evolutionary rate

evolutionary rate

[‚ev·ə¦lü·shə‚ner·ē ′rāt]
(evolution)
The amount of evolutionary change per unit of time.
References in periodicals archive ?
Although it is tempting to estimate the time of origin of this novel DENV-2, as performed for other divergent DENV lineages (7), we have not made this estimation because our data provided strong evidence for a marked difference in evolutionary rate between human and sylvatic strains of DENV-2, which will confound all attempts at molecular clock dating.
29], in this paper, we define the evolutionary rate as the variation rate of optimal fitness values between two successive iterations.
Evolutionary rate analyses of orthologs and paralogs from 12 Drosophila genomes.
For the second half, the book shifts to more complicated issues, evaluating the influence of recombination on selection estimates based on sequence alignment, the determinants of evolutionary rate for different types of proteins, and frameworks for understanding and studying the evolution of interacting proteins.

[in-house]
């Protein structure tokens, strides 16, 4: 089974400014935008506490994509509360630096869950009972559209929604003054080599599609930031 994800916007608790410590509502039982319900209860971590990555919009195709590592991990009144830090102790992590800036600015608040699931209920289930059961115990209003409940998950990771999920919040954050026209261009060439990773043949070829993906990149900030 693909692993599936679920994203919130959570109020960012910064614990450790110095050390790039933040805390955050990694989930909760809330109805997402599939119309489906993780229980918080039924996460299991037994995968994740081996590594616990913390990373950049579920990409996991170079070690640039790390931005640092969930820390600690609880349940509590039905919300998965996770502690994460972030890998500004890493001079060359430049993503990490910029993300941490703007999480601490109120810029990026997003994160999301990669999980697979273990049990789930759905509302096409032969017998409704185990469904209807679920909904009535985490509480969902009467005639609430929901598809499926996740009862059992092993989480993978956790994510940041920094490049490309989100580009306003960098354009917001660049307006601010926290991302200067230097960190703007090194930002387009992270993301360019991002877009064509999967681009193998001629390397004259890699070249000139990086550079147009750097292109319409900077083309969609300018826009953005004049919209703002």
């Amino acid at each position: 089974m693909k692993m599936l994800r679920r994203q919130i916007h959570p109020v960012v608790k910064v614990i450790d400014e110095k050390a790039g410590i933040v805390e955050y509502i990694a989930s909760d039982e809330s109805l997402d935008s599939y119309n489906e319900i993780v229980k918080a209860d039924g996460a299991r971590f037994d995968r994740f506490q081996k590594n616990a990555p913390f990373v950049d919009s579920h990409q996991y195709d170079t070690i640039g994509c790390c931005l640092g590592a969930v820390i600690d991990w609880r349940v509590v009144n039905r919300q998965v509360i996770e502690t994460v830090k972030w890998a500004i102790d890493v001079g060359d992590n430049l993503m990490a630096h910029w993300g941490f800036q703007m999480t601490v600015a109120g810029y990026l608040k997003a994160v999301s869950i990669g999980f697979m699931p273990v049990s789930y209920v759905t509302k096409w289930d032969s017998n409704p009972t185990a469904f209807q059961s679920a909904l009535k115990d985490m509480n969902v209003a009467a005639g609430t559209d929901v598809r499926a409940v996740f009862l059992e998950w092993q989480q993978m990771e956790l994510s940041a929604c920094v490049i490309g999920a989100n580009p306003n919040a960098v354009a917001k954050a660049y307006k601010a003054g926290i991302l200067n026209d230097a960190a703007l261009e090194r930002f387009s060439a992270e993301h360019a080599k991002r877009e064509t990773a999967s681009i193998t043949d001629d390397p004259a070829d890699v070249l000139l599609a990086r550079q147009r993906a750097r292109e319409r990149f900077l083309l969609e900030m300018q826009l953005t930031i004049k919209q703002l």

Newly reported evolutionary rate comparisons show that the cerebellum expanded up to six times faster than anticipated throughout the evolution of apes, including humans.
If they are interpreted at face value as representing real differences in molecular evolutionary rate, it is unclear in what manner (gradual or abrupt) and at what point subsequent to the divergence of their last common ancestor (immediately or more recently) such rate shift might have taken place (PIRIE and DOYLE, 2012).
Further work on collection and calculation of substitution rates in DEN-3 sequences of Indian origin from a longer time period is required to be undertaken to further verify and validate the high evolutionary rate of DEN-3 genotype-III in India.
Training data for each individual residue included the frequencies of each of the 20 standard amino acids in a multiple sequence alignment of similar sequences and the evolutionary rate.
Rapid mutation of the virus strains was traced to a genome with an extremely high evolutionary rate.
The researchers found that island isolation per se does not really affect the evolutionary rate, the rates of diversification of species, or the rate at which body size shifts in populations of island and mainland animals.
The theory assumes that favorable mutations occur, but are sufficiently rare that they have little effect on the overall evolutionary rate of nucleotide and amino acid substitutions.

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